Update: I would also add this recent (and long) post by Owen the Ochlopbist to the recommended reading on Catholic Orthodox Ecumenical discussions. As always Owen hits multiple nails on the head. While he might be a bit more frank than I am, I think we are reading from the same script.

Monday, November 19, 2007

Ecumenical Councils III

For those not keeping track of the ongoing discussion, Mike Liccione has responded to my previous post over at his blog Sacramentum Vitae. His response was as always, both cordial and thought provoking. There are now over 100 comments between the thread at Cathedra Unitas and Mike’s thread over at SV. Thank you to everyone who has commented. Given the large number of comments many of the counterpoints which I had intended to make in reply to Mike’s post have inevitably already been addressed. Also in a couple of cases Mike appears to be repeating questions and concerns which I raised in my aforementioned post. However I do think it desirable to very briefly amplify some of my previous comments and respond to a few items he raised.

First, I want to correct what may be a misapprehension. My previous post was not intended as a declaration that I think we are on the verge of restoring communion with Rome. Nor was it intended to lay out a blue print for that process to occur. Rather it was an observation that there is some peculiar wording in the joint declaration from the most recent discussions between the various Orthodox Churches and the Roman Catholic Church on some of the theological issues dividing us. Specifically I was referring to a phrase which I thought rather inconsistent with the customary understanding of the Latin position vis a vis their take on the councils of the Roman Church post 1054. It appears to be a very slight hedging on their part. A half step if you will back from the usual line that those councils are true ecumenical councils whose declarations are binding upon the Church Universal. I noted there, and wish to reiterate, my skepticism that Rome sees the wording in that light. Mike’s own response has much strengthened that skepticism.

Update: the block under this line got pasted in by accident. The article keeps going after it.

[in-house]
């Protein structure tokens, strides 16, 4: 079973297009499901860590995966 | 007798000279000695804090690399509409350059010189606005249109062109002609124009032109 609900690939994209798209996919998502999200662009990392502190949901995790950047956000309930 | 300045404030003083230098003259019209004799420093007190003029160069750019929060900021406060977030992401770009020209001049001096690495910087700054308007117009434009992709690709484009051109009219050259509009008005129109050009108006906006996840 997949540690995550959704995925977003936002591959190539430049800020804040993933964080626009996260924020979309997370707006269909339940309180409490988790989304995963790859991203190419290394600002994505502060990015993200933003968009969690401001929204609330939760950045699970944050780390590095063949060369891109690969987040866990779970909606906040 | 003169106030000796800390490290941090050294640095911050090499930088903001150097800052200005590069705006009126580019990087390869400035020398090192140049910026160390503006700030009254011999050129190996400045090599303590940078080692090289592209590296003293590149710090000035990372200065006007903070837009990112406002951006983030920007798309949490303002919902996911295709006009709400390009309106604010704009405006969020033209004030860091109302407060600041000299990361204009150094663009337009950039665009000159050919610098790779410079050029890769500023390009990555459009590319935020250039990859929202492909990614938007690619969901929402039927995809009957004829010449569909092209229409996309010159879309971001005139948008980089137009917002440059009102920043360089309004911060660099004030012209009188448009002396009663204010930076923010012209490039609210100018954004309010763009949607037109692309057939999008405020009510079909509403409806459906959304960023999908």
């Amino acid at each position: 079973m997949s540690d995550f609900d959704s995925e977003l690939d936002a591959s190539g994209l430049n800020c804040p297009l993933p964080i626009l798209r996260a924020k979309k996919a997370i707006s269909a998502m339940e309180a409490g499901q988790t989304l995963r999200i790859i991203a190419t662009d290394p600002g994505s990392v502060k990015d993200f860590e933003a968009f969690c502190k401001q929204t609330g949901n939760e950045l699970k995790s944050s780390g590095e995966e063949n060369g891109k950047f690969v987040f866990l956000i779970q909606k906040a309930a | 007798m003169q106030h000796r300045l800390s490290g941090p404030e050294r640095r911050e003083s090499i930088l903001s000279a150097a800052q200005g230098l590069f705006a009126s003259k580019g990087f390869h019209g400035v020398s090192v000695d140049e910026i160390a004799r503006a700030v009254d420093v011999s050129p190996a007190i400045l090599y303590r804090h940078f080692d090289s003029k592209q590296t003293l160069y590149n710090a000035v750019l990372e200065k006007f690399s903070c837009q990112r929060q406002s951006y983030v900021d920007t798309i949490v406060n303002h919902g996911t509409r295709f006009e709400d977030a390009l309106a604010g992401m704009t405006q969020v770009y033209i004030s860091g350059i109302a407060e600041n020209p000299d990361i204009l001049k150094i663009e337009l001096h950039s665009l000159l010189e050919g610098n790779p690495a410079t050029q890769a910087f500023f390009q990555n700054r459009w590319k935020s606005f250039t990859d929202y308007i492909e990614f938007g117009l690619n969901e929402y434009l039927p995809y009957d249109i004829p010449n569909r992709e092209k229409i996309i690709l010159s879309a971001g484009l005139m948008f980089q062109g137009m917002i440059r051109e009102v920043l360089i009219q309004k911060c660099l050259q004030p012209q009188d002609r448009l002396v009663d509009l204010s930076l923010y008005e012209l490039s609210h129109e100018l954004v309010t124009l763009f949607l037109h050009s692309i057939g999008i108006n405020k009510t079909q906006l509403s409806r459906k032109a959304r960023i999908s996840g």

However on the off chance that I am wrong, I opined that this would be a significant move on the part of the Western Church that could open the door to a much more serious discussion. But to be honest I must join many of the Roman Catholic commenters over at SV as also Owen the Ochlophobist in expressing my profound pessimism at the prospect of restoration of communion. But if there is any chance of it happening this is probably how it would start. At present I tend to see the annual meetings between our churches as useful for building personal good will and better understanding. But beyond that I think they are of limited use. Unless the terrain on which we are all dancing shifts there is a limit to what these discussions can accomplish.

To whit in a recent discussion over at SV Mike and I had an interesting and almost amusing exchange. He had been arguing that Orthodoxy need not cease to be, and become Catholic (large ‘C’) in order for communion to be restored. This has been a recurring theme on his part and one that I (and Owen) have generally been skeptical of. Prompting the following…

Mike,
For clarification, does your vision of restored communion between Orthodoxy and Rome include acceptance on the part of the Eastern Churches of the post schism doctrinal definitions of the Western Church?

ICXC
John


GravatarJohn:

I've often answered that question before. But before I resurrect that horse, I have a question for you: would healing the schism between the EOs and the OOs require the latter to accept the Christology of Chalcedon?

Best,
Mike


GravatarMike,
Yes.

ICXC
John


GravatarJohn:

Yes.

Best,
Mike